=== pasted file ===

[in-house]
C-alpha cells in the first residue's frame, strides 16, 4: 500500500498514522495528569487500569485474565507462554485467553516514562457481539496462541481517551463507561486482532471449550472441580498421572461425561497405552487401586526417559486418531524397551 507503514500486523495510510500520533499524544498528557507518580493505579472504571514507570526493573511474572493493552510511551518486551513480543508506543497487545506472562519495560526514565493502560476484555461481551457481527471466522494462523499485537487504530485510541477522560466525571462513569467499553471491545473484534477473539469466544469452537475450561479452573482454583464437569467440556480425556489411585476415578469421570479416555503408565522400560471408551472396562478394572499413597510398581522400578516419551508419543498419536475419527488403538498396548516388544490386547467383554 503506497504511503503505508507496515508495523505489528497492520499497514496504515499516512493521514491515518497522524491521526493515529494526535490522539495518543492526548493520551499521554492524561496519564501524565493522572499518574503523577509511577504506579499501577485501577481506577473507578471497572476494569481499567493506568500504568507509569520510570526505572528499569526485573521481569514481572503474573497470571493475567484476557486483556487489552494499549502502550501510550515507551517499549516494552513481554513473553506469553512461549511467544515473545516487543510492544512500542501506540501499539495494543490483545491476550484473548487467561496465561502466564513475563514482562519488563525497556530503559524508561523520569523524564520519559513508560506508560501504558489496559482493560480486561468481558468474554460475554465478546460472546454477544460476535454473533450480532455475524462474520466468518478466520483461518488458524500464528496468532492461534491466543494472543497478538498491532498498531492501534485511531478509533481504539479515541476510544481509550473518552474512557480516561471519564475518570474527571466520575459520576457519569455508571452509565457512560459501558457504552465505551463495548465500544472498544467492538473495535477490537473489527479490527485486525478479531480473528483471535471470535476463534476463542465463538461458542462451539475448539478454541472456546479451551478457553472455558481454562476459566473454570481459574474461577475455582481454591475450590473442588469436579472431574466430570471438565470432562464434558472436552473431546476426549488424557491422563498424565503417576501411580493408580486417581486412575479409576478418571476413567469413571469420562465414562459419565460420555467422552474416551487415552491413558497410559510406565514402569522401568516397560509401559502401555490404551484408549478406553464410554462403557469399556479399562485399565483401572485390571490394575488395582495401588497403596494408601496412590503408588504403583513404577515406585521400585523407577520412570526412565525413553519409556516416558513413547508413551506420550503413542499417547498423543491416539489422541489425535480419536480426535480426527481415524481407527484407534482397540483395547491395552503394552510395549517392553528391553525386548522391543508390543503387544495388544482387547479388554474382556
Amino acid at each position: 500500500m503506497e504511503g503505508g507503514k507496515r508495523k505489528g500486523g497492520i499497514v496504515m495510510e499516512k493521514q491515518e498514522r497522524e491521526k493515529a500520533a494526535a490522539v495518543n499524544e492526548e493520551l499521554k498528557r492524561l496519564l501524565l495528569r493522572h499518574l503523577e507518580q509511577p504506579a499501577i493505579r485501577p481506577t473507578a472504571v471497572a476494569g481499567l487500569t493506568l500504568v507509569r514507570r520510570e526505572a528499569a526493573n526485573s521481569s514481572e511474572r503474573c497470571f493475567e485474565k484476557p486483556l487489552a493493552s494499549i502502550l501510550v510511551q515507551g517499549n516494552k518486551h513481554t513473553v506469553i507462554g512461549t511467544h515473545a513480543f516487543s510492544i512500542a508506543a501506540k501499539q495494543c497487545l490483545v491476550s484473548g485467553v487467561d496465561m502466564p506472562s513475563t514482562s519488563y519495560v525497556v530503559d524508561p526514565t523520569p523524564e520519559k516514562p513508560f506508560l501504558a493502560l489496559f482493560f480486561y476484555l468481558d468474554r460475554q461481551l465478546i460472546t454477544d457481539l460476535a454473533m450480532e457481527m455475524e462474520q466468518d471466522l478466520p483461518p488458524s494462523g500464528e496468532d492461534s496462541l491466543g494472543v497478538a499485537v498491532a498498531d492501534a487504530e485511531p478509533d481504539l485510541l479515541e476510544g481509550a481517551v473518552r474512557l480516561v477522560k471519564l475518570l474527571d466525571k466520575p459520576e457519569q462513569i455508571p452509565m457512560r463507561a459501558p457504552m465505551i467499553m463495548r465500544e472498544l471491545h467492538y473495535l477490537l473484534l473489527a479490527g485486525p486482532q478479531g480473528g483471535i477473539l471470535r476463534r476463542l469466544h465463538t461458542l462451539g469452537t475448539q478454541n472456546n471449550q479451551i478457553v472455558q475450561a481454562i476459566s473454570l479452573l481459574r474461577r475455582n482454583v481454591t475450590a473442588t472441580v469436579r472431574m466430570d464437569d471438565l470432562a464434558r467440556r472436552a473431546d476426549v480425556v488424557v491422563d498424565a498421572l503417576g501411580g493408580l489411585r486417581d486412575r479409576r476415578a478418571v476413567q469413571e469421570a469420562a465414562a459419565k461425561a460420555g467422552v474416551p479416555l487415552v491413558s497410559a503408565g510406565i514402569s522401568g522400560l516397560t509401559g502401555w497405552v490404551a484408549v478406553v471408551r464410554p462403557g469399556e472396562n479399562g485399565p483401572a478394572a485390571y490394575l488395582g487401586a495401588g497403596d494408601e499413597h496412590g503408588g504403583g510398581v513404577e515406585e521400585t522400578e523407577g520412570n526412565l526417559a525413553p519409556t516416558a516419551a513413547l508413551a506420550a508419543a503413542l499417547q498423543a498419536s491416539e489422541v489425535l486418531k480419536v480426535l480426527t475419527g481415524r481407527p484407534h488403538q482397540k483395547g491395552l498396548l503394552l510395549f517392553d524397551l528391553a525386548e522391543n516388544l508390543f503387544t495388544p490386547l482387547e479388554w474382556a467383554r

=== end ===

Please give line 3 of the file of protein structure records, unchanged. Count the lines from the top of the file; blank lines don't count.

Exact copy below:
Amino acid at each position: 500500500m503506497e504511503g503505508g507503514k507496515r508495523k505489528g500486523g497492520i499497514v496504515m495510510e499516512k493521514q491515518e498514522r497522524e491521526k493515529a500520533a494526535a490522539v495518543n499524544e492526548e493520551l499521554k498528557r492524561l496519564l501524565l495528569r493522572h499518574l503523577e507518580q509511577p504506579a499501577i493505579r485501577p481506577t473507578a472504571v471497572a476494569g481499567l487500569t493506568l500504568v507509569r514507570r520510570e526505572a528499569a526493573n526485573s521481569s514481572e511474572r503474573c497470571f493475567e485474565k484476557p486483556l487489552a493493552s494499549i502502550l501510550v510511551q515507551g517499549n516494552k518486551h513481554t513473553v506469553i507462554g512461549t511467544h515473545a513480543f516487543s510492544i512500542a508506543a501506540k501499539q495494543c497487545l490483545v491476550s484473548g485467553v487467561d496465561m502466564p506472562s513475563t514482562s519488563y519495560v525497556v530503559d524508561p526514565t523520569p523524564e520519559k516514562p513508560f506508560l501504558a493502560l489496559f482493560f480486561y476484555l468481558d468474554r460475554q461481551l465478546i460472546t454477544d457481539l460476535a454473533m450480532e457481527m455475524e462474520q466468518d471466522l478466520p483461518p488458524s494462523g500464528e496468532d492461534s496462541l491466543g494472543v497478538a499485537v498491532a498498531d492501534a487504530e485511531p478509533d481504539l485510541l479515541e476510544g481509550a481517551v473518552r474512557l480516561v477522560k471519564l475518570l474527571d466525571k466520575p459520576e457519569q462513569i455508571p452509565m457512560r463507561a459501558p457504552m465505551i467499553m463495548r465500544e472498544l471491545h467492538y473495535l477490537l473484534l473489527a479490527g485486525p486482532q478479531g480473528g483471535i477473539l471470535r476463534r476463542l469466544h465463538t461458542l462451539g469452537t475448539q478454541n472456546n471449550q479451551i478457553v472455558q475450561a481454562i476459566s473454570l479452573l481459574r474461577r475455582n482454583v481454591t475450590a473442588t472441580v469436579r472431574m466430570d464437569d471438565l470432562a464434558r467440556r472436552a473431546d476426549v480425556v488424557v491422563d498424565a498421572l503417576g501411580g493408580l489411585r486417581d486412575r479409576r476415578a478418571v476413567q469413571e469421570a469420562a465414562a459419565k461425561a460420555g467422552v474416551p479416555l487415552v491413558s497410559a503408565g510406565i514402569s522401568g522400560l516397560t509401559g502401555w497405552v490404551a484408549v478406553v471408551r464410554p462403557g469399556e472396562n479399562g485399565p483401572a478394572a485390571y490394575l488395582g487401586a495401588g497403596d494408601e499413597h496412590g503408588g504403583g510398581v513404577e515406585e521400585t522400578e523407577g520412570n526412565l526417559a525413553p519409556t516416558a516419551a513413547l508413551a506420550a508419543a503413542l499417547q498423543a498419536s491416539e489422541v489425535l486418531k480419536v480426535l480426527t475419527g481415524r481407527p484407534h488403538q482397540k483395547g491395552l498396548l503394552l510395549f517392553d524397551l528391553a525386548e522391543n516388544l508390543f503387544t495388544p490386547l482387547e479388554w474382556a467383554r